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Published online 19 December 2002 The function of genomes in bioenergetic organelles

Summary: Published online 19 December 2002
The function of genomes in bioenergetic organelles
John F. Allen
Plant Biochemistry, Center for Chemistry and Chemical Engineering, Lund University, Box 124, SE-221 00 Lund, Sweden
( john.allen@plantbio.lu.se)
Mitochondria and chloroplasts are energy-transducing organelles of the cytoplasm of eukaryotic cells.
They originated as bacterial symbionts whose host cells acquired respiration from the precursor of the
mitochondrion, and oxygenic photosynthesis from the precursor of the chloroplast. The host cells also
acquired genetic information from their symbionts, eventually incorporating much of it into their own
genomes. Genes of the eukaryotic cell nucleus now encode most mitochondrial and chloroplast proteins.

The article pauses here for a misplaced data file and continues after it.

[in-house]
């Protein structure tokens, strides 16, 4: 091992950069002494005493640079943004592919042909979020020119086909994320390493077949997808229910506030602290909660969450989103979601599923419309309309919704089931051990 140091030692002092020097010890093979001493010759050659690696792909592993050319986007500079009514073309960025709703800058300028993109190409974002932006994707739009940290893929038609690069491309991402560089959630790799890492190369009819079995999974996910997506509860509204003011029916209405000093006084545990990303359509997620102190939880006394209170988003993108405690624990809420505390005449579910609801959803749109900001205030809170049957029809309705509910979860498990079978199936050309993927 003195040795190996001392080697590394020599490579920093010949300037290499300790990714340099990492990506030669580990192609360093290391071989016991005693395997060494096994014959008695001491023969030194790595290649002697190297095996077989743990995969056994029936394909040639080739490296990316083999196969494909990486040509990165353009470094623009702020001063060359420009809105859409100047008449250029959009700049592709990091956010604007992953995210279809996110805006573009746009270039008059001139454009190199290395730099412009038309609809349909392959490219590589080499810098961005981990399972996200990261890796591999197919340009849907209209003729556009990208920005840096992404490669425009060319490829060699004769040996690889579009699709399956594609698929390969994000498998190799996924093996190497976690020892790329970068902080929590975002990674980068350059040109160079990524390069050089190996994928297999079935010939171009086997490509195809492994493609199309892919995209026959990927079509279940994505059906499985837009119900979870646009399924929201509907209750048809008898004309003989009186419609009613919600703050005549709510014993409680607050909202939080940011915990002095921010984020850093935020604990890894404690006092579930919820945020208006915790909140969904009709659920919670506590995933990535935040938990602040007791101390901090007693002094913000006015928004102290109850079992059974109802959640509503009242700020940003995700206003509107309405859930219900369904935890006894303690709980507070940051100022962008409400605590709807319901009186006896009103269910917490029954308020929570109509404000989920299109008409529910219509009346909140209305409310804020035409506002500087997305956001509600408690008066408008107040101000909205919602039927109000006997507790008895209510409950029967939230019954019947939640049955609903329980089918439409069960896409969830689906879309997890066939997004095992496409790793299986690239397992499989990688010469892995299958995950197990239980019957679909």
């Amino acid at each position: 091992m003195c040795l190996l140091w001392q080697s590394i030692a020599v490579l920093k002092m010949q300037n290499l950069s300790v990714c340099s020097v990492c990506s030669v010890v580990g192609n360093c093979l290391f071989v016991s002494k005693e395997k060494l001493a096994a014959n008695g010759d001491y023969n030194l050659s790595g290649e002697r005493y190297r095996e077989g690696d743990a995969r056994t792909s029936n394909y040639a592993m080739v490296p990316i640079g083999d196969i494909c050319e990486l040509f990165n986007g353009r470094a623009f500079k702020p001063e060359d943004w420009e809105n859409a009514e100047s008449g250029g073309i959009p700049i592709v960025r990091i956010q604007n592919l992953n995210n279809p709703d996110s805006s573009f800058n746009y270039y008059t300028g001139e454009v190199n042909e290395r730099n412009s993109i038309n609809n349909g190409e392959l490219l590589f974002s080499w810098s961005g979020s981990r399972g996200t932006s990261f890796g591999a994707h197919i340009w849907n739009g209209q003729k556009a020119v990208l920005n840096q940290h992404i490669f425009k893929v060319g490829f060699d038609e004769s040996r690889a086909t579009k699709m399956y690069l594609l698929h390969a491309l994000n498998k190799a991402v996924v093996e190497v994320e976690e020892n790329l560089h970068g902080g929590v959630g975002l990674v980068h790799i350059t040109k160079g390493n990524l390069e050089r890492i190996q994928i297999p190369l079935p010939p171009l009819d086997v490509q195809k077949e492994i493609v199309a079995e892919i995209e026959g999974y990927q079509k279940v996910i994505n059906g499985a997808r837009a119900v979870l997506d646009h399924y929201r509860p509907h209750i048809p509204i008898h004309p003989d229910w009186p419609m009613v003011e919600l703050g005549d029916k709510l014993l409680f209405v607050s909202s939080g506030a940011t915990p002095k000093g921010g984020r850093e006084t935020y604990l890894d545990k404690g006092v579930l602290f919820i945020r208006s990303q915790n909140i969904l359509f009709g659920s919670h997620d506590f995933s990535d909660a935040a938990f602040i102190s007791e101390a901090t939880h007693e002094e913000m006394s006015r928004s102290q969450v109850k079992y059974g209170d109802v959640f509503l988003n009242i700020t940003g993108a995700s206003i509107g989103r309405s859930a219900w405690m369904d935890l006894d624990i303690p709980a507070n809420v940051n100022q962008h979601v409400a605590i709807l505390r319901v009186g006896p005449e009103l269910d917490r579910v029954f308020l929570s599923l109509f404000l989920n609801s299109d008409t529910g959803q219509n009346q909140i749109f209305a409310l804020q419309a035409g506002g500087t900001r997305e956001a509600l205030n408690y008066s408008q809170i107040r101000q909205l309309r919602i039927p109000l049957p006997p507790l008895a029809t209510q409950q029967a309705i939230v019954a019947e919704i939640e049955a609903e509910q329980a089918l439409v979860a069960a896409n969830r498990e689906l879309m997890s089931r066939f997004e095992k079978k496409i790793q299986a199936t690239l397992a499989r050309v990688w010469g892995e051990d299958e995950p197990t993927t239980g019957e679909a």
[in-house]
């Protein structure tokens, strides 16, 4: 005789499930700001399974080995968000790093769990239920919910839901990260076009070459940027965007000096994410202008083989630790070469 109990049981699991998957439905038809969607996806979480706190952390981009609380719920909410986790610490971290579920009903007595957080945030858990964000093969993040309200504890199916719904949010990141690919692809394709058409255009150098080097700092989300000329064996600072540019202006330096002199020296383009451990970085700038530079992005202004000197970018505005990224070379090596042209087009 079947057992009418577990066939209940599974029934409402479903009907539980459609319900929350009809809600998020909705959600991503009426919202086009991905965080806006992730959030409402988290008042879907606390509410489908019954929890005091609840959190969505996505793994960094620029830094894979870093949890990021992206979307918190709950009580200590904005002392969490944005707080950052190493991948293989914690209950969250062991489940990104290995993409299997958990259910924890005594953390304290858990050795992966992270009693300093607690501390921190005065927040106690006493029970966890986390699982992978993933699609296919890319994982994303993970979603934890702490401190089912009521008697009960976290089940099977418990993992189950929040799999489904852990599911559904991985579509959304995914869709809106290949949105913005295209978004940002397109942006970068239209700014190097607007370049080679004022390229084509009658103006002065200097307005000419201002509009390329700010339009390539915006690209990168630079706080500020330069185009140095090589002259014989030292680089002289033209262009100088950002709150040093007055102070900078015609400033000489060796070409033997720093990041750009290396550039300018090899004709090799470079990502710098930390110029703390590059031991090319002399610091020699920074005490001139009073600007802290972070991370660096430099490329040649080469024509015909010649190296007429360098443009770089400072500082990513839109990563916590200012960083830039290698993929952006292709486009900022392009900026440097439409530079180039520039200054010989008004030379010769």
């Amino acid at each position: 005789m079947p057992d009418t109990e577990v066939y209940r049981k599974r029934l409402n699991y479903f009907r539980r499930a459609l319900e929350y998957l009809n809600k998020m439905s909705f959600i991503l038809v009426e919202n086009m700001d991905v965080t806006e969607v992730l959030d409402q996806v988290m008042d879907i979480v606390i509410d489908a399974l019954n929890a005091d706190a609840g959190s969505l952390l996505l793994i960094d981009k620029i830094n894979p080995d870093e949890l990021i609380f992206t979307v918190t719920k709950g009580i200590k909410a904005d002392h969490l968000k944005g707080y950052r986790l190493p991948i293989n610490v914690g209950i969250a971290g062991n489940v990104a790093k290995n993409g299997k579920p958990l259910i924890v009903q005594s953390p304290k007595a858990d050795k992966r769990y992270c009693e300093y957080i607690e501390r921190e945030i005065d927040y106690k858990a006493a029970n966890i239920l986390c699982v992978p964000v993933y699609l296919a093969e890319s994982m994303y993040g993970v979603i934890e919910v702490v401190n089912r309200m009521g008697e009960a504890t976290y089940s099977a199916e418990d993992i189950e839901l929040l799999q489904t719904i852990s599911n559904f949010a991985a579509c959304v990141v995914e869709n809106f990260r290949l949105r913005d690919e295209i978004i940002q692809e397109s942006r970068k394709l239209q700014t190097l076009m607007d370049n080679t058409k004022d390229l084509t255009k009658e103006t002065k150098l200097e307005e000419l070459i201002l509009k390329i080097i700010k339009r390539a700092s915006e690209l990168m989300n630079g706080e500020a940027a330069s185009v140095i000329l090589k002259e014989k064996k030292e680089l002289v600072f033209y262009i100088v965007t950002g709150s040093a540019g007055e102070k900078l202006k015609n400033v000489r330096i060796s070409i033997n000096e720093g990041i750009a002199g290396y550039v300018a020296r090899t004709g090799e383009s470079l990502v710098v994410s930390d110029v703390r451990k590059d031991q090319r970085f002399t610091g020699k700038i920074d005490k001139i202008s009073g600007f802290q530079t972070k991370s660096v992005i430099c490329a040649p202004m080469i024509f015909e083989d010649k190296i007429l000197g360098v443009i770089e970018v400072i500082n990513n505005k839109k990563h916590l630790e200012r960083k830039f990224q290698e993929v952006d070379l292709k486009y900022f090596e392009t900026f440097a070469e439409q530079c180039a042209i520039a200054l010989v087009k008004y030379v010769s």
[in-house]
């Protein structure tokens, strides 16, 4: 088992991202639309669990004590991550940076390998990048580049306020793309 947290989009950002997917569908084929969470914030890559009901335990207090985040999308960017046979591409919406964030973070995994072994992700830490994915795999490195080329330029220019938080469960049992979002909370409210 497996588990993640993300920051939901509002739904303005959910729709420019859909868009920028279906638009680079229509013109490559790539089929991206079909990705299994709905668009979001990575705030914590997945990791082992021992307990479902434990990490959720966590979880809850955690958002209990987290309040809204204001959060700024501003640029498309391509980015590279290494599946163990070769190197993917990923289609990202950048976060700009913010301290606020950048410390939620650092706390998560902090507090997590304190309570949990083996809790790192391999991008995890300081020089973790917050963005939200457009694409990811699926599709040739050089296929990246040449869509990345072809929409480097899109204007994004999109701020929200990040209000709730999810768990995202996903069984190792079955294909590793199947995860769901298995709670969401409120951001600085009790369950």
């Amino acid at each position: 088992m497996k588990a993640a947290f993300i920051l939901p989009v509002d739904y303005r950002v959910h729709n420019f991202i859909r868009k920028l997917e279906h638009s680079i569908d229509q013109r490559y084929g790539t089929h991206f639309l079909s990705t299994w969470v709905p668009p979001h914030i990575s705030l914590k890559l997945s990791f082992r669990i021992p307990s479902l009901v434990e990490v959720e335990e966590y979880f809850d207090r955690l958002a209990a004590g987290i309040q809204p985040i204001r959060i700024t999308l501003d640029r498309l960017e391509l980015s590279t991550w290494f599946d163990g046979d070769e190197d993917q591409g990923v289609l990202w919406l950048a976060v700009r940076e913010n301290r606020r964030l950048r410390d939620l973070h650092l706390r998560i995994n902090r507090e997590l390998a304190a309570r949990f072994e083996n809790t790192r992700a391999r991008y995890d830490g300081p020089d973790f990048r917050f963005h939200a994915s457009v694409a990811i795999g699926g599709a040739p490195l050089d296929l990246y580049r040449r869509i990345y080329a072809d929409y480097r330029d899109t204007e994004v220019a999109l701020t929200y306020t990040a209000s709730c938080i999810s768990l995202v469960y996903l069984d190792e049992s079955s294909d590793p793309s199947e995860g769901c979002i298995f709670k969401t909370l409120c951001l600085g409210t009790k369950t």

Genes are copied and moved between cellular compartments with relative ease, and there is no obvious
obstacle to successful import of any protein precursor from the cytosol. So why are any genes at all
retained in cytoplasmic organelles? One proposal is that these small but functional genomes provide a
location for genes that is close to, and in the same compartment as, their gene products. This co-location
facilitates rapid and direct regulatory coupling. Redox control of synthesis de novo is put forward as the
common property of those proteins that must be encoded and synthesized within mitochondria and
chloroplasts. This testable hypothesis is termed CORR, for co-location for redox regulation. Principles,
predictions and consequences of CORR are examined in the context of competing hypotheses and cur-
rent evidence.
Keywords: chloroplasts; mitochondria; photosynthesis; respiration; gene expression; redox regulation


Source: Allen, John F. - School of Biological and Chemical Sciences, Queen Mary, University of London


Collections: Renewable Energy; Biology and Medicine